- Thu, October 15 2009
- Filed under: Marketing essentials
This is my new column in Fundraising Success.
The human mind is like one of those kitchen gadgets featured in late-night infomercials. It beats, twists, separates, slices, dices and otherwise transforms everything that enters it. You gave someone a carrot, but before you know it, she’s turned it into a bouquet of julienned strips.
In other words, what you think you’re communicating often bears little resemblance to what someone hears and thinks. Your ideology is no match for your audience’s own mental machinations.
So what’s a fundraiser to do? The solution is to understand how your audience’s minds work — and adjust your communications accordingly. You have a better chance of success with this approach than you ever have in trying to get your audience to see the world — and your message — as you do.
Small, not big
People understand the world on a personal scale. They can relate to a hungry person more easily than they can relate to hunger on a global level. They’re more motivated to act by one man’s struggle with homelessness than they are by the fact that an estimated 100 million people worldwide are homeless. People focus on what they can grasp. The bigger the scale of what you’re communicating, the smaller the impact on your audience.
What does this mean to you? If you write something like, “Malnutrition, in the form of iodine deficiency, is the most common cause of mental impairment, reducing the world’s IQ by an estimated billion points,” people might think something like, “Wow, that’s depressing. Life stinks for a lot of people. I’m going to go watch Jon Stewart to cheer up.”
People aren’t bad for thinking this. They’re just human. If you want to communicate with them on the scale they comprehend — a human scale — then take the big issue your organization addresses and communicate it through stories about one person, one whale, one tree.
Hopeful, not hopeless
One reason for thinking small is that people tend to act on what they believe they can change. If your problem seems intractable, enormous and endless, people won’t be motivated to help. They want to know there is something — anything — that they can fix by giving you money. If you want to raise money, give them a reason to feel hopeful about the impact of their gifts rather than hopeless about the overall prospects for change.
I recently saw some ads about global warming that showed the earth as a melting ice cream cone. This is probably what the environmental organization thought it was communicating: Global warming is real, and we must urgently address it. Give to our organization now.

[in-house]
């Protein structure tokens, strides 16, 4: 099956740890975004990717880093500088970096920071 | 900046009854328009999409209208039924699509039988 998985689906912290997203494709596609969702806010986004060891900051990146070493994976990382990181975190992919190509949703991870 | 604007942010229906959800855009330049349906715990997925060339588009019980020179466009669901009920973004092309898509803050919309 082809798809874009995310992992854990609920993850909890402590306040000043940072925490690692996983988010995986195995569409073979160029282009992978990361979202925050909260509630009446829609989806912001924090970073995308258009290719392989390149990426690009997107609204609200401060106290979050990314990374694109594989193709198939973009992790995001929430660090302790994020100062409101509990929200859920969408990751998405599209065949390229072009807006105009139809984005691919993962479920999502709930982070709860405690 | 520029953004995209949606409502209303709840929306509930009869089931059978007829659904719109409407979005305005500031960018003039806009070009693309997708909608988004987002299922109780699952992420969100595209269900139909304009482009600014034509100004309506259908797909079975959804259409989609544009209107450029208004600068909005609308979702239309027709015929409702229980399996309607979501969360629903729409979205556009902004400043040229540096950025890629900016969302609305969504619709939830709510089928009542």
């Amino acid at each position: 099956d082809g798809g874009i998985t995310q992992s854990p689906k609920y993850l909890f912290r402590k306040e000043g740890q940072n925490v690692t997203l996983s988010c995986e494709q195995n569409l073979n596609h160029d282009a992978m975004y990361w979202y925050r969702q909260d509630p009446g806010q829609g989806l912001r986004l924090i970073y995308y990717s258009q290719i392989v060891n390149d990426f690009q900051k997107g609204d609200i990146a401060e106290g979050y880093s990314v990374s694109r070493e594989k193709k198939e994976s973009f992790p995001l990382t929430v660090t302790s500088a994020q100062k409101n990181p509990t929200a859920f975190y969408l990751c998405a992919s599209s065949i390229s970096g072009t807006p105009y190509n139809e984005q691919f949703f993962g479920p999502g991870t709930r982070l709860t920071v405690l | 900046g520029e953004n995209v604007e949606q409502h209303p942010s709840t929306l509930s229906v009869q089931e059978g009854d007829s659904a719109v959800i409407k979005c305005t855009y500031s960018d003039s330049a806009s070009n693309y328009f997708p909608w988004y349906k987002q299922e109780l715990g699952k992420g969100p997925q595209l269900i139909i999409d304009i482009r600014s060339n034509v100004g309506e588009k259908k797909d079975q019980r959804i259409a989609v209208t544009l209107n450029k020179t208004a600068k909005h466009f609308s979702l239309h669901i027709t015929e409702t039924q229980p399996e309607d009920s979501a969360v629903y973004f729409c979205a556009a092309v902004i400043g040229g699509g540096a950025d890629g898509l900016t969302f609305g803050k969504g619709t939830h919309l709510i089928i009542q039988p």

This is what I was thinking: We’re doomed. Oh well.
I found the ad profoundly depressing and demoralizing. How can one donation stop the end of the planet? It won’t. So I didn’t give. Environmentalists need to give me an aspect of the problem that I can comprehend in scope and feel empowered to change.
True, not false
Many fundraisers are up against misconceptions about their issues. So they spend time debunking the myths. You’ve seen those myth vs. fact sheets, I’m sure. Here’s the problem: The more you talk about the myth, the more airtime it gets and the more people remember it. And unfortunately, it might be all they remember. There’s plenty of research showing the myth vs. fact approach helps perpetuate the myth.
Imagine you’re an advocacy organization trying to convince Americans a health care reform proposal does not ration care. This is important to raising money for your efforts. You might say:
Myth: Health care reform means rationed care.
Fact: No proposals would prevent people from getting the care they need from their doctors.
And here’s what people will think: Wait, what did you say about rationed care?! My care could be rationed?!
Stick to the truths; don’t repeat the myths.
And in conclusion, I’ll add, stick to these principles, not your talking points. You know you’re in trouble if you ever find yourself thinking of your audience: “If they only knew – ” or “If they just understood – ” They don’t know and they don’t understand the world the way you do. So communicate small, hopefully and with the truth. You might end up having what we all want with our donors: a meeting of the minds.